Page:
Affiliation: Institute for the Conservation and Breeding of Agricultural Biodiversity (COMAV-UPV), Universitat Politècnica de València, Camino de Vera s/n, 46022, Valencia, Spain.

ABSTRACT

Background: Melon (Cucumis melo L.) is a highly diverse species that is cultivated worldwide. Recent advances in massively parallel sequencing have begun to allow the study of nucleotide diversity in this species. The Sanger method combined with medium-throughput 454 technology were used in a previous study to analyze the genetic diversity of germplasm representing 3 botanical varieties, yielding a collection of about 40,000 SNPs distributed in 14,000 unigenes. However, the usefulness of this resource is limited as the sequenced genotypes do not represent the whole diversity of the species, which is divided into two subspecies with many botanical varieties variable in plant, flowering, and fruit traits, as well as in stress response. As a first step to extensively document levels and patterns of nucleotide variability across the species, we used the high-throughput SOLiD™ system to resequence the transcriptomes of a set of 67 genotypes that had previously been selected from a core collection representing the extant variation of the entire species.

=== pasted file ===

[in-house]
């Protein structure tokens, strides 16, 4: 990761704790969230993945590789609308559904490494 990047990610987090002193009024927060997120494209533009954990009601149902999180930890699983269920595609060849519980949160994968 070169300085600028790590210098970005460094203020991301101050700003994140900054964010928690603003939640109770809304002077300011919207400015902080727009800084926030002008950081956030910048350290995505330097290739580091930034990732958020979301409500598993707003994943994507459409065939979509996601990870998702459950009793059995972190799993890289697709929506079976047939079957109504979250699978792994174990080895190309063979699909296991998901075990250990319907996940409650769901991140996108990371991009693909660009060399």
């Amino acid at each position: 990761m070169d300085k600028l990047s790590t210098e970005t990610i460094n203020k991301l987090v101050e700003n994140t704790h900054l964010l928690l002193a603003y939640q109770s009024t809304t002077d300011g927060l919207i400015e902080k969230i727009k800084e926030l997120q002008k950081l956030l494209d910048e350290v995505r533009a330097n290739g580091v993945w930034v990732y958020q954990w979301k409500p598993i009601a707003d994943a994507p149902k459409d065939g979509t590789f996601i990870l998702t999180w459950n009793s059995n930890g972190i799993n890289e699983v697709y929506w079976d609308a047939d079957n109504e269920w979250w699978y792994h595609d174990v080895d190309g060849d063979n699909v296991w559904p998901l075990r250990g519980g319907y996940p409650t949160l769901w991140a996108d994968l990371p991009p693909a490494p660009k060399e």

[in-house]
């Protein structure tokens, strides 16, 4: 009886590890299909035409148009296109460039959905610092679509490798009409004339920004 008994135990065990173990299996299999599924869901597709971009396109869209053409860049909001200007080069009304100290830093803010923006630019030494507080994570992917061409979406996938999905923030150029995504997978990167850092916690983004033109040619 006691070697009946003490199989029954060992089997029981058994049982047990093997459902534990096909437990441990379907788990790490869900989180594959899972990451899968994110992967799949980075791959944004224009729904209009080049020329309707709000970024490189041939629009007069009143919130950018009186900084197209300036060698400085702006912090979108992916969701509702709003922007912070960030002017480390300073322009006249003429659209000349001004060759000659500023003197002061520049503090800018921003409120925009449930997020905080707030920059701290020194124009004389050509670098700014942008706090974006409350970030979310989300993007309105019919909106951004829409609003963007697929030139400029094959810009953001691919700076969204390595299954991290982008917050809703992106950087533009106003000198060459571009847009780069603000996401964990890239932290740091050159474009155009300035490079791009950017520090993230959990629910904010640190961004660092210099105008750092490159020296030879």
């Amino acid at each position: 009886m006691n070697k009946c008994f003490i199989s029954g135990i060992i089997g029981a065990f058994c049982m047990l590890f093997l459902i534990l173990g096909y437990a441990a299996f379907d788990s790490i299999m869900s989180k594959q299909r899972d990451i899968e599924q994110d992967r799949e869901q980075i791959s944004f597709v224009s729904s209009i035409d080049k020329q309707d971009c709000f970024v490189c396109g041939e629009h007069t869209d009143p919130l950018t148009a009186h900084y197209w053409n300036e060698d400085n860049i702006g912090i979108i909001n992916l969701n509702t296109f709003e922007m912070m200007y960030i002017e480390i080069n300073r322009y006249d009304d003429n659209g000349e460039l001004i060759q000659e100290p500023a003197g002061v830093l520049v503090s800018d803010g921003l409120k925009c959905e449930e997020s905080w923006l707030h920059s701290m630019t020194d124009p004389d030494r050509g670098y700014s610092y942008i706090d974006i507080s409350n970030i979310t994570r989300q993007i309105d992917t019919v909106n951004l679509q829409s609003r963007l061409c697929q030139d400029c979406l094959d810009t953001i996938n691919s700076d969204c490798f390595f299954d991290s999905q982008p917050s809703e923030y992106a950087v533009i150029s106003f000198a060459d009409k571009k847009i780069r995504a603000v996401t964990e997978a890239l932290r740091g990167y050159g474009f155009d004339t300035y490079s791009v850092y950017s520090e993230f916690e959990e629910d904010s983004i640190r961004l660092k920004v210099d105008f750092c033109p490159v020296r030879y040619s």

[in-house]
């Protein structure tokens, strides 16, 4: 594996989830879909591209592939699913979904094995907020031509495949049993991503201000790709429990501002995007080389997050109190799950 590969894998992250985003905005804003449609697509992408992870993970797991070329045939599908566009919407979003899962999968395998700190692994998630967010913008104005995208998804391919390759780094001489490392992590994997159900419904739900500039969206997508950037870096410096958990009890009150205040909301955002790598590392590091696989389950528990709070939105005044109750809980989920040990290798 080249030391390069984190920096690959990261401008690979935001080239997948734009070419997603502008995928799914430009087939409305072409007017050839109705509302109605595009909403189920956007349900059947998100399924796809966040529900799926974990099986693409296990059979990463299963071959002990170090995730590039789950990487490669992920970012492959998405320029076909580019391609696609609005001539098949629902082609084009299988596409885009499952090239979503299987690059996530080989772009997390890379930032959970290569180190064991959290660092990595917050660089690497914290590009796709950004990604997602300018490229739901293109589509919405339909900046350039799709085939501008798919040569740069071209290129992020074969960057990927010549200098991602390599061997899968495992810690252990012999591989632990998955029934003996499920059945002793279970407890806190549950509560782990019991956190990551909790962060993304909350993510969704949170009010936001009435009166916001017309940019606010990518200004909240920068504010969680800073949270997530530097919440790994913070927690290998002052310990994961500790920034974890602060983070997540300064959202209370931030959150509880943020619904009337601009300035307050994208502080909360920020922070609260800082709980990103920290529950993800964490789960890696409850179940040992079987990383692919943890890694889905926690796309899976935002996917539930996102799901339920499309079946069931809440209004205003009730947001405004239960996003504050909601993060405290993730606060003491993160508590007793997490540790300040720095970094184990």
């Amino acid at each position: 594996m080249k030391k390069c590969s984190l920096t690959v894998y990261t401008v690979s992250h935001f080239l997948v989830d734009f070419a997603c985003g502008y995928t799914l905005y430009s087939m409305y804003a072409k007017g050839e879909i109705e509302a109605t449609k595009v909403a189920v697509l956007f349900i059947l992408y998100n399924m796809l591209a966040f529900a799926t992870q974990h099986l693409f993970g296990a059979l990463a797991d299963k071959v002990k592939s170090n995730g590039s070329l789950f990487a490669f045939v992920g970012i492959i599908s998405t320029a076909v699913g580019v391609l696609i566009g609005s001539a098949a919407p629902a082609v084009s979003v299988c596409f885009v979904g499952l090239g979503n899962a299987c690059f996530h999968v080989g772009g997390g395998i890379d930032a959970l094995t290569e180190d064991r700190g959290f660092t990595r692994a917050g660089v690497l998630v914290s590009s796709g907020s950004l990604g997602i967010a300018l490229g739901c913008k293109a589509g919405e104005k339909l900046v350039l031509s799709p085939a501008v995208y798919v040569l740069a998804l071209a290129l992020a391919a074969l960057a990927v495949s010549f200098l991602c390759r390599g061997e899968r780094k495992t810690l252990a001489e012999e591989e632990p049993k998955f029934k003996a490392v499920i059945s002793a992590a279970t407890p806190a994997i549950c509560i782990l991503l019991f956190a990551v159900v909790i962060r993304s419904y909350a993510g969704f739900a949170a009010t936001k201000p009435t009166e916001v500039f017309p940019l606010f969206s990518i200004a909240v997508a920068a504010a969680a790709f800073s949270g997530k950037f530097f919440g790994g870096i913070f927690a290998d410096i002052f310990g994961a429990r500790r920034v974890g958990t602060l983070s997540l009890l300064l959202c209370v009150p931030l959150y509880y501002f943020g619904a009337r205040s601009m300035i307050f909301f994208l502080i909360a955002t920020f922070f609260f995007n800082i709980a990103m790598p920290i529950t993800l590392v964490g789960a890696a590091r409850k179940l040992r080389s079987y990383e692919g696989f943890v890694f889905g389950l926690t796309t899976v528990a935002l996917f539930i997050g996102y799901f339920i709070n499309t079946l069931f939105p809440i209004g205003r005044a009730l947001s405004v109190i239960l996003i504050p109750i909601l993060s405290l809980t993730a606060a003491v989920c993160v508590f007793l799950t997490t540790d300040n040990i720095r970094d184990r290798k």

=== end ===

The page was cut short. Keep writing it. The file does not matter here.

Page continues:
Results: The deep transcriptome resequencing of all of the genotypes, grouped into 8 pools (wild African agrestis, Asian agrestis and acidulus, exotic Far Eastern conomon, Indian momordica and Asian dudaim and flexuosus, commercial cantalupensis, subsp. melo Asian and European landraces, Spanish inodorus landraces, and Piel de Sapo breeding lines) yielded about 300 M reads. Short reads were mapped to the recently generated draft genome assembly of the DHL line Piel de Sapo (inodorus) x Songwhan Charmi (conomon) and to a new version of melon transcriptome. Regions with at least 6X coverage were used in SNV calling, generating a melon collection with 303,883 variants. These SNVs were dispersed across the entire C. melo genome, and distributed in 15,064 annotated genes. The number and variability of in silico SNVs differed considerably between pools. Our finding of higher genomic diversity in wild and exotic agrestis melons from India and Africa as compared to commercial cultivars, cultigens and landraces from Eastern Europe, Western Asia and the Mediterranean basin is consistent with the evolutionary history proposed for the species. Group-specific SNVs that will be useful in introgression programs were also detected. In a sample of 143 selected putative SNPs, we verified 93% of the polymorphisms in a panel of 78 genotypes.

Conclusions: This study provides the first comprehensive resequencing data for wild, exotic, and cultivated (landraces and commercial) melon transcriptomes, yielding the largest melon SNP collection available to date and representing a notable sample of the species diversity. This data provides a valuable resource for creating a catalog of allelic variants of melon genes and it will aid in future in-depth studies of population genetics, marker-assisted breeding, and gene identification aimed at developing improved varieties.

Show MeSH
Related in: MedlinePlus